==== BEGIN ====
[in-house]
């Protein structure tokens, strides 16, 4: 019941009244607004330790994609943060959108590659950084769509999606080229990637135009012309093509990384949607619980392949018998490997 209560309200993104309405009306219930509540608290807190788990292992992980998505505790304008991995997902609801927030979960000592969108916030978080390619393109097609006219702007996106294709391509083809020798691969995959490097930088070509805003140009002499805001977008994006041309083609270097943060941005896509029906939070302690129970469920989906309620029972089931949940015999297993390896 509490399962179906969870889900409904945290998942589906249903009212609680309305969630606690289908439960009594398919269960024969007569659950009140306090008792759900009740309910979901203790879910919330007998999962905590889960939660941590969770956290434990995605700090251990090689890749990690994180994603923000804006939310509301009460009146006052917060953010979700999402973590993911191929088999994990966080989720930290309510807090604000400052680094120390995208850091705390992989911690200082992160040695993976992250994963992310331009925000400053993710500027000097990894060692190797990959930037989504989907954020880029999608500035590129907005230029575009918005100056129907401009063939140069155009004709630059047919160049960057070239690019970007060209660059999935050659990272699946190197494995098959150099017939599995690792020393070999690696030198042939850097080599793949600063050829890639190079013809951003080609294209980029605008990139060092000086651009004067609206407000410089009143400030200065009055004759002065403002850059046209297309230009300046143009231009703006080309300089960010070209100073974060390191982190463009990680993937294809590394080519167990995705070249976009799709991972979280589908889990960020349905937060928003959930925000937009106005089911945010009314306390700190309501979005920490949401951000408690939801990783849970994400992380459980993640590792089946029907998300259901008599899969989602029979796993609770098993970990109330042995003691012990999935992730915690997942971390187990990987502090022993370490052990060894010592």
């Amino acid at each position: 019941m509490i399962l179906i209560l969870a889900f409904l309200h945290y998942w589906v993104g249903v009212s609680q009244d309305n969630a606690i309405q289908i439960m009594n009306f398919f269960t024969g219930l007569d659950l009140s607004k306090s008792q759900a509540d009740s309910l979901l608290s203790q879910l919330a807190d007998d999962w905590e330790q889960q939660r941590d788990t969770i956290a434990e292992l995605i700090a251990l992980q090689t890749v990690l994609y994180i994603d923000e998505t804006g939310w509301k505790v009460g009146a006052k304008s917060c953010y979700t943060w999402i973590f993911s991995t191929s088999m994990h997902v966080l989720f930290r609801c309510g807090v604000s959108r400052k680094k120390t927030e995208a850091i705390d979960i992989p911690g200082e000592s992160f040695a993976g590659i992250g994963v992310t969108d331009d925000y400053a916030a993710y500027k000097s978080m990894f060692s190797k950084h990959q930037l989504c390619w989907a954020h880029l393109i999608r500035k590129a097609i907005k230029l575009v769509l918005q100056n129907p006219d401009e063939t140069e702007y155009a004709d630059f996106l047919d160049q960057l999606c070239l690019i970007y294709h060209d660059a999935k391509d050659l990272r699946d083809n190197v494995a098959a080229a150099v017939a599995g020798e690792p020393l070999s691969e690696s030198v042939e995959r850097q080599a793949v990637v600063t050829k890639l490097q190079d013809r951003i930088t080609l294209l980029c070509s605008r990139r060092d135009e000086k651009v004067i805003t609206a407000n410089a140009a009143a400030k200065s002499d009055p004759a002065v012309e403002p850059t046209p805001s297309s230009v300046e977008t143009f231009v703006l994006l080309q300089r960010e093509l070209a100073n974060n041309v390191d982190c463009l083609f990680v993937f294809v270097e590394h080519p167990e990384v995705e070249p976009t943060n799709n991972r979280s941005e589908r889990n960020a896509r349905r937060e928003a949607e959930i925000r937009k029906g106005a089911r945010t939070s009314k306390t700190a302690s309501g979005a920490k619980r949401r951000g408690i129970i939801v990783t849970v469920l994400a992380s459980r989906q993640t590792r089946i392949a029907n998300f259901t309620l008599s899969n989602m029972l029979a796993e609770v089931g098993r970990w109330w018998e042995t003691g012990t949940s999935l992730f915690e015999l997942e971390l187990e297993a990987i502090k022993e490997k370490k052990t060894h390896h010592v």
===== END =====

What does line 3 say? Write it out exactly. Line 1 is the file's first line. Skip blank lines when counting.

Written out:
């Amino acid at each position: 019941m509490i399962l179906i209560l969870a889900f409904l309200h945290y998942w589906v993104g249903v009212s609680q009244d309305n969630a606690i309405q289908i439960m009594n009306f398919f269960t024969g219930l007569d659950l009140s607004k306090s008792q759900a509540d009740s309910l979901l608290s203790q879910l919330a807190d007998d999962w905590e330790q889960q939660r941590d788990t969770i956290a434990e292992l995605i700090a251990l992980q090689t890749v990690l994609y994180i994603d923000e998505t804006g939310w509301k505790v009460g009146a006052k304008s917060c953010y979700t943060w999402i973590f993911s991995t191929s088999m994990h997902v966080l989720f930290r609801c309510g807090v604000s959108r400052k680094k120390t927030e995208a850091i705390d979960i992989p911690g200082e000592s992160f040695a993976g590659i992250g994963v992310t969108d331009d925000y400053a916030a993710y500027k000097s978080m990894f060692s190797k950084h990959q930037l989504c390619w989907a954020h880029l393109i999608r500035k590129a097609i907005k230029l575009v769509l918005q100056n129907p006219d401009e063939t140069e702007y155009a004709d630059f996106l047919d160049q960057l999606c070239l690019i970007y294709h060209d660059a999935k391509d050659l990272r699946d083809n190197v494995a098959a080229a150099v017939a599995g020798e690792p020393l070999s691969e690696s030198v042939e995959r850097q080599a793949v990637v600063t050829k890639l490097q190079d013809r951003i930088t080609l294209l980029c070509s605008r990139r060092d135009e000086k651009v004067i805003t609206a407000n410089a140009a009143a400030k200065s002499d009055p004759a002065v012309e403002p850059t046209p805001s297309s230009v300046e977008t143009f231009v703006l994006l080309q300089r960010e093509l070209a100073n974060n041309v390191d982190c463009l083609f990680v993937f294809v270097e590394h080519p167990e990384v995705e070249p976009t943060n799709n991972r979280s941005e589908r889990n960020a896509r349905r937060e928003a949607e959930i925000r937009k029906g106005a089911r945010t939070s009314k306390t700190a302690s309501g979005a920490k619980r949401r951000g408690i129970i939801v990783t849970v469920l994400a992380s459980r989906q993640t590792r089946i392949a029907n998300f259901t309620l008599s899969n989602m029972l029979a796993e609770v089931g098993r970990w109330w018998e042995t003691g012990t949940s999935l992730f915690e015999l997942e971390l187990e297993a990987i502090k022993e490997k370490k052990t060894h390896h010592v």